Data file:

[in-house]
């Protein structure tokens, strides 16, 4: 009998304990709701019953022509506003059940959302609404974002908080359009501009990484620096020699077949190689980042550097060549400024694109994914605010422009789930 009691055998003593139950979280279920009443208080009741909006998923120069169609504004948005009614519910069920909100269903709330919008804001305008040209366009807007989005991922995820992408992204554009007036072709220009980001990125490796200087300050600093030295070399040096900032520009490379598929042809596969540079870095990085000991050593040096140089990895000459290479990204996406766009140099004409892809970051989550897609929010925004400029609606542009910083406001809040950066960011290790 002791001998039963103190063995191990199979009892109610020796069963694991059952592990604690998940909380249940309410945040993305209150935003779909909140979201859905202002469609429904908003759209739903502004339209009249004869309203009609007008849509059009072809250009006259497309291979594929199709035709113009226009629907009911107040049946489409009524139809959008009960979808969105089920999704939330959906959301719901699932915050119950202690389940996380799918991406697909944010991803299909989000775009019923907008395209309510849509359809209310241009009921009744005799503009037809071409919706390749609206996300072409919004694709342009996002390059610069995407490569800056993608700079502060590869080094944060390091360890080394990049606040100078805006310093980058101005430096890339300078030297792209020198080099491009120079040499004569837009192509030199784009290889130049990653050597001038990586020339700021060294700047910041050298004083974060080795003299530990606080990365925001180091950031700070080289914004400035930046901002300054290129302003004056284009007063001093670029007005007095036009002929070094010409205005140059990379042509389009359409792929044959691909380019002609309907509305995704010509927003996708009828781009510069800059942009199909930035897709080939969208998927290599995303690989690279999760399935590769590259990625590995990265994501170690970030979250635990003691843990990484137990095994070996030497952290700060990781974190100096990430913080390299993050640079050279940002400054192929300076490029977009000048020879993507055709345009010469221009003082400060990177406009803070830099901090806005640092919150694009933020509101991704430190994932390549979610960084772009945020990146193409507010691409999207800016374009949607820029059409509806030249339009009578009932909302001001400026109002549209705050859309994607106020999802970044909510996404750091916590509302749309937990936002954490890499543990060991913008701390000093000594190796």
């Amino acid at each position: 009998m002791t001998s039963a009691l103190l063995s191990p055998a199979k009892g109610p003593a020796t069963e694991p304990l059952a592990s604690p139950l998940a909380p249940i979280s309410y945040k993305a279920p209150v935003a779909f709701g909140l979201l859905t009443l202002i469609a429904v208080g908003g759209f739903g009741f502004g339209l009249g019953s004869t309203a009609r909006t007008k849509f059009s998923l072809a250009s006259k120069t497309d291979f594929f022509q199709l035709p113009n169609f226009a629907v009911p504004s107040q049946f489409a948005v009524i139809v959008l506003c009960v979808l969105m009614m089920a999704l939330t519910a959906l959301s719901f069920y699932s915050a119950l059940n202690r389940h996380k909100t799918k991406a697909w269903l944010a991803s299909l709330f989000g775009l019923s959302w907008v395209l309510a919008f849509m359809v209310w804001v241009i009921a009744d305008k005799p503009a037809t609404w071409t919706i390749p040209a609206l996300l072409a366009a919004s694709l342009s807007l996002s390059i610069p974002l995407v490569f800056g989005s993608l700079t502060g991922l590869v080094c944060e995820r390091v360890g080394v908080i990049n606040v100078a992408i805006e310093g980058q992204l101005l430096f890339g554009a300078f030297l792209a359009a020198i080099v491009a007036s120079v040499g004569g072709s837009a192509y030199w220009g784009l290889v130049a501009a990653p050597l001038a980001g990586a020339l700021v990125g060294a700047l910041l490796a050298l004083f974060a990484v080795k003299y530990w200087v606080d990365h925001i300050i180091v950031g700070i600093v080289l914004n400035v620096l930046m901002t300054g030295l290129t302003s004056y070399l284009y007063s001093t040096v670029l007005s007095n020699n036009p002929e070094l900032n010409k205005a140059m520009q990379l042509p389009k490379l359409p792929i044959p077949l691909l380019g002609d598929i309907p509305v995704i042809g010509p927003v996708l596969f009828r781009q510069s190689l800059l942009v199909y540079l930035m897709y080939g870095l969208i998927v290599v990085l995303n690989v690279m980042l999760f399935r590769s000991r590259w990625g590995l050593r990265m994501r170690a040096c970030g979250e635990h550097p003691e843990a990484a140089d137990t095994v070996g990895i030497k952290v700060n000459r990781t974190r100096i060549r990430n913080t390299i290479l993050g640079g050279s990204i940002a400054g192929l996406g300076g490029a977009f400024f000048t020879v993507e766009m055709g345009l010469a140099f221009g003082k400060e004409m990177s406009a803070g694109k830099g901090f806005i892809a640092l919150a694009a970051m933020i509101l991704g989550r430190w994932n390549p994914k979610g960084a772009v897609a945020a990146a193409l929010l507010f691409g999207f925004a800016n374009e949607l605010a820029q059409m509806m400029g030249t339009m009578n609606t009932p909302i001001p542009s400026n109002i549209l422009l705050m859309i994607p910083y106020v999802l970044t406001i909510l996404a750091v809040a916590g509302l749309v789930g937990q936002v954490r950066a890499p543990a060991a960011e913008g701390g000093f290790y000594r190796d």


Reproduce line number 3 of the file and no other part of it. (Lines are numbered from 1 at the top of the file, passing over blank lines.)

């Amino acid at each position: 009998m002791t001998s039963a009691l103190l063995s191990p055998a199979k009892g109610p003593a020796t069963e694991p304990l059952a592990s604690p139950l998940a909380p249940i979280s309410y945040k993305a279920p209150v935003a779909f709701g909140l979201l859905t009443l202002i469609a429904v208080g908003g759209f739903g009741f502004g339209l009249g019953s004869t309203a009609r909006t007008k849509f059009s998923l072809a250009s006259k120069t497309d291979f594929f022509q199709l035709p113009n169609f226009a629907v009911p504004s107040q049946f489409a948005v009524i139809v959008l506003c009960v979808l969105m009614m089920a999704l939330t519910a959906l959301s719901f069920y699932s915050a119950l059940n202690r389940h996380k909100t799918k991406a697909w269903l944010a991803s299909l709330f989000g775009l019923s959302w907008v395209l309510a919008f849509m359809v209310w804001v241009i009921a009744d305008k005799p503009a037809t609404w071409t919706i390749p040209a609206l996300l072409a366009a919004s694709l342009s807007l996002s390059i610069p974002l995407v490569f800056g989005s993608l700079t502060g991922l590869v080094c944060e995820r390091v360890g080394v908080i990049n606040v100078a992408i805006e310093g980058q992204l101005l430096f890339g554009a300078f030297l792209a359009a020198i080099v491009a007036s120079v040499g004569g072709s837009a192509y030199w220009g784009l290889v130049a501009a990653p050597l001038a980001g990586a020339l700021v990125g060294a700047l910041l490796a050298l004083f974060a990484v080795k003299y530990w200087v606080d990365h925001i300050i180091v950031g700070i600093v080289l914004n400035v620096l930046m901002t300054g030295l290129t302003s004056y070399l284009y007063s001093t040096v670029l007005s007095n020699n036009p002929e070094l900032n010409k205005a140059m520009q990379l042509p389009k490379l359409p792929i044959p077949l691909l380019g002609d598929i309907p509305v995704i042809g010509p927003v996708l596969f009828r781009q510069s190689l800059l942009v199909y540079l930035m897709y080939g870095l969208i998927v290599v990085l995303n690989v690279m980042l999760f399935r590769s000991r590259w990625g590995l050593r990265m994501r170690a040096c970030g979250e635990h550097p003691e843990a990484a140089d137990t095994v070996g990895i030497k952290v700060n000459r990781t974190r100096i060549r990430n913080t390299i290479l993050g640079g050279s990204i940002a400054g192929l996406g300076g490029a977009f400024f000048t020879v993507e766009m055709g345009l010469a140099f221009g003082k400060e004409m990177s406009a803070g694109k830099g901090f806005i892809a640092l919150a694009a970051m933020i509101l991704g989550r430190w994932n390549p994914k979610g960084a772009v897609a945020a990146a193409l929010l507010f691409g999207f925004a800016n374009e949607l605010a820029q059409m509806m400029g030249t339009m009578n609606t009932p909302i001001p542009s400026n109002i549209l422009l705050m859309i994607p910083y106020v999802l970044t406001i909510l996404a750091v809040a916590g509302l749309v789930g937990q936002v954490r950066a890499p543990a060991a960011e913008g701390g000093f290790y000594r190796d």